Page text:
Peace Corps Writers
Talking with John Bidwell (page 3)
 Talking with
John Bidwell
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How would you go about branding a Peace Corps writer?

Branding asks that the writer differentiate himself and present himself in a clear and consistent way. Many RPCV writers focus on similar themes, such as “They helped me more than I helped them” and personal growth. While these themes may be personally significant, they are not unique. Most writers want to assume that good writing is all you need to do. I don’t believe that. Assuming you are a good writer and you are interested in public recognition, you need to be uniquely purposeful. What is the purpose of your writing? To borrow from the branding world, what are your vision, mission, and values? And how do you convey those in a new way?
This became apparent to me when my wife Kris and I were working on Monique and the Mango Rains. Fortunately, Kris was not interested in simply retelling her Peace Corps experience, which helped brand the book in a unique way. The goal was then to keep the story on track:

  1. Focus on the cross-cultural friendship. Every scene needed to support that. The Peace Corps volunteer and her growth was important, but it was not the primary focus.
  2. Tell the story. This was not merely a string of isolated incidents. We studied fiction to get a better understanding of building narrative flow.

     These two things are not ground breaking on their own, but they are pretty different for a Peace Corps book.
Having an honest, differentiated book was the first step. Next, we looked at audience, asking ourselves who would be most interested in the book. Thus, finding readings at schools made sense, especially in women’s studies or public health.

[An aside about the author’s participation in promotion: As an author, if you want your book to be successful, you must get out and promote it. Nobody is going to do it for you. Kris deserves so much credit for taking her role as promoter seriously. She constantly works to improve her presentations, which are frankly fantastic. She pays close attention to her audiences, tailoring her delivery to make sure the connection between her story and her audience is clear. It is not the job of your audience to form the connection. It is up to you. I know that sounds preachy, but it is very important.]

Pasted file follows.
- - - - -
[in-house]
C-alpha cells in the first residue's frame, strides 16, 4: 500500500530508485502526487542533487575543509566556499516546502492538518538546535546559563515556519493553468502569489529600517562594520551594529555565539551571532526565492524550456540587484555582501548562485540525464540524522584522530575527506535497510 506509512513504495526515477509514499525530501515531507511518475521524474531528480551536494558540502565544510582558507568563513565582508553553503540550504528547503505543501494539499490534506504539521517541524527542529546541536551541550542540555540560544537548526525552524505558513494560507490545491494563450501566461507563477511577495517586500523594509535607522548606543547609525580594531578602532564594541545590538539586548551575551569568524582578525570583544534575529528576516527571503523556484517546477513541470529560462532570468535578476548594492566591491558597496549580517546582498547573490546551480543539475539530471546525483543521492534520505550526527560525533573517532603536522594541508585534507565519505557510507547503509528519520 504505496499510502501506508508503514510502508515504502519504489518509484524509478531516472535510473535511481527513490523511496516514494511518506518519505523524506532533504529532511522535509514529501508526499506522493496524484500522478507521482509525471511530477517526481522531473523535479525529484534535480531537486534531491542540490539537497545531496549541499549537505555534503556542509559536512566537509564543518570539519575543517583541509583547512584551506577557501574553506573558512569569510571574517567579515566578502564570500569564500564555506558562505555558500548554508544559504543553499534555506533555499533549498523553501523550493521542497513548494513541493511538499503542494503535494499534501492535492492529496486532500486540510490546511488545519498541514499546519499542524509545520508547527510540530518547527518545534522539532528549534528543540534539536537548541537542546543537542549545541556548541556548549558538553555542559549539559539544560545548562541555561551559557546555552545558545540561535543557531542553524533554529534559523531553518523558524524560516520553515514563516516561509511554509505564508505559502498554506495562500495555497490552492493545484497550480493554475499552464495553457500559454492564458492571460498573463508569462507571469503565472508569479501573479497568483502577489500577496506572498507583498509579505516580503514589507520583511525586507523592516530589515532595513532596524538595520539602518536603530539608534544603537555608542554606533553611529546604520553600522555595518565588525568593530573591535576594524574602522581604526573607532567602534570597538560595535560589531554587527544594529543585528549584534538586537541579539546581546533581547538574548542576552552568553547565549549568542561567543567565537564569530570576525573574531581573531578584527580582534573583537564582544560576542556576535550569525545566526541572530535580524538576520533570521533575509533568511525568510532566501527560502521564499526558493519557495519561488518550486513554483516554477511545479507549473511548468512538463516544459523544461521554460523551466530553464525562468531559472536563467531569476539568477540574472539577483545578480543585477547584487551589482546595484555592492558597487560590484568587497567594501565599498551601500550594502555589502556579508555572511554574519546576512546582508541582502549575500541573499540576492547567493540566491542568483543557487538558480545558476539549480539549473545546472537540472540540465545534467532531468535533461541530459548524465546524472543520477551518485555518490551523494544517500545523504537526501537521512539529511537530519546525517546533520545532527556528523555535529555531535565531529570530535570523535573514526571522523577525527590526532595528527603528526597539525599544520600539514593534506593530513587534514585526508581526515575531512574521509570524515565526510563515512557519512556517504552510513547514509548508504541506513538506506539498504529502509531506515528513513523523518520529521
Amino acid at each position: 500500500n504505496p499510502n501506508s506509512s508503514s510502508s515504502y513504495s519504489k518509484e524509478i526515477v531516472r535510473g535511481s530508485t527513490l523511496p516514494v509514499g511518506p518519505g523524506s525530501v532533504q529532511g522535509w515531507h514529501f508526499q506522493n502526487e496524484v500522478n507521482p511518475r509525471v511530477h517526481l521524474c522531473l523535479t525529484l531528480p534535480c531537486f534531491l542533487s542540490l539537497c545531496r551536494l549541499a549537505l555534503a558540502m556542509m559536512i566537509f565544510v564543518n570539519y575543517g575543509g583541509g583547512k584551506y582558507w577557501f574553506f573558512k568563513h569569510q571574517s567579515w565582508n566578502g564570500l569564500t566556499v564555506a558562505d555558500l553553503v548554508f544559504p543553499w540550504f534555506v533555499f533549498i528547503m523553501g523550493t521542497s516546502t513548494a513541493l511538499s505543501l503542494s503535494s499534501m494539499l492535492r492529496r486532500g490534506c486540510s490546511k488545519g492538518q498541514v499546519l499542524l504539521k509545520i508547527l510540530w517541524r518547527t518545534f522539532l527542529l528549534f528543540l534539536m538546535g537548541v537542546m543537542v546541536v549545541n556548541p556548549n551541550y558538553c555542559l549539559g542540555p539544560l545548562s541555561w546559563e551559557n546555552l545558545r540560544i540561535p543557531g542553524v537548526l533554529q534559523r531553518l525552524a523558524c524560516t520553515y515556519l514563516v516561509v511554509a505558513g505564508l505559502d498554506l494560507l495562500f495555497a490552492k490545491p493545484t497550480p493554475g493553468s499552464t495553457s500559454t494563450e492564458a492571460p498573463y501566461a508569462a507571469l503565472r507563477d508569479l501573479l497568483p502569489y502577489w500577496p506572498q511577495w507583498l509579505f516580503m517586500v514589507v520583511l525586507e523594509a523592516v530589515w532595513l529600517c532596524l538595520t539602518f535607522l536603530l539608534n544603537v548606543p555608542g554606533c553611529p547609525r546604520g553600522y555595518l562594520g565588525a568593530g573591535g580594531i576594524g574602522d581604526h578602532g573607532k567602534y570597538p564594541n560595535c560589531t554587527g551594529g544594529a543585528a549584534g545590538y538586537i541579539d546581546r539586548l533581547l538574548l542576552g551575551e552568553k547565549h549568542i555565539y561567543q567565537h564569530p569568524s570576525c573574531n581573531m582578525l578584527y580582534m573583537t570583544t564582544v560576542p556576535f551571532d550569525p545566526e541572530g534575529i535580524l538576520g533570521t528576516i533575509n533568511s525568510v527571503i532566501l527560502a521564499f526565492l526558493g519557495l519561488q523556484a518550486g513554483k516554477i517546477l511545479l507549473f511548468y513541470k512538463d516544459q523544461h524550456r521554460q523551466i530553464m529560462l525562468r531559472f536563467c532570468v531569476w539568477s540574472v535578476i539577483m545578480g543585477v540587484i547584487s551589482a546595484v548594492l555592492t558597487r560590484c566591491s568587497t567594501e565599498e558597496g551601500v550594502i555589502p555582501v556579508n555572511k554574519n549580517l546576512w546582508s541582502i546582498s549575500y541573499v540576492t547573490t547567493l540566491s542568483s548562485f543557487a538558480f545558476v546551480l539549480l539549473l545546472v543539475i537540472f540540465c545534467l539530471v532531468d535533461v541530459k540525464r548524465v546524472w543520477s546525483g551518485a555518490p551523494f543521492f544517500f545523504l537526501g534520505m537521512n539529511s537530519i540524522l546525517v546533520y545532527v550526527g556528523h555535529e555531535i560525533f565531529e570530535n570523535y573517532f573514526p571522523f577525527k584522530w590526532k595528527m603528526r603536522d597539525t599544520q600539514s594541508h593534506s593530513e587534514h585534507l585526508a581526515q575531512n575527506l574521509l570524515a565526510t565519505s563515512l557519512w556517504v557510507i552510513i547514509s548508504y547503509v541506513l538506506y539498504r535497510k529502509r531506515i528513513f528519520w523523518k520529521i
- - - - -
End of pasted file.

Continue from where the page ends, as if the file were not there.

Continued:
Key to all this is networking. Figuring out your brand is good, but will not open doors. It does, though, help you know what to say once a door is opened. Opening the doors relies on spreading the word through personal connections, your website, and PR.
Like most books, we didn’t get an advance or have a huge budget. Thus, we knew that grassroots marketing would be essential. We hired Zach Marcus of Maverick Media Projects and Mary Bisbee-Beek of the University of Michigan Press to help us. Their expertise, especially with event planning, independent bookstores, and publicity, was crucial. We focused on reading book clubs. Kris made herself available to any clubs, a fact advertised on the home page of the book’s website (
As testimony to the power of networking I must mention the Literary Ventures Fund (, which has been indispensable. LVF believes that great literature can thrive in the marketplace, given the extra help that most publishers can’t afford. Founder Jim Bildner and Editorial Director Ande Zellman immediately showed an interest in Monique after Kris sent them a galley. In the end, the book has to carry its own, but LVF’s contacts and funding have given us opportunities we would not otherwise have.
Lastly, the brand focus needed to be carried though the promotional writing and imagery of the book. Wording and messages focused not on Kris, but on Monique and her friendship with Kris. The title of the book was a struggle, taking years to emerge. It had to speak to the individual (Monique), imply the foreign (mangos), and pique one’s interest (what the heck is a mango rain?).
The design of the book was critical. We asked Waveland Press if Bidwell ID could design the book (layout, typography, images). They said yes. Readers love the cover of the book, which shows a large photo of Monique (not Kris, not a village scene, not even Kris with Monique). It intentionally draws you in. I tested the look against other book covers at bookstores to make sure it jumped out. My company also gave a lot of thought to the page design, making sure the font was not too small and incorporating icons drawn by Monique’s uncle. It is all appealing and attention getting, but also speaks to the heart of the story. I’ve been careful to use that exact image over and over, in ads and flyers and posters to build familiarity.
All this is to say that good writing is only the beginning if you hope to have critical success, much less a chance at financial success. Writers must concentrate on branding their work. Don’t work in a vacuum. Remember to work collaboratively. Strong positioning not only sells your work to readers, but also to people who can greatly help you. It requires digging down to find your core message — your wellspring — and refining that message to be simple and clear. That is what people are going to remember.

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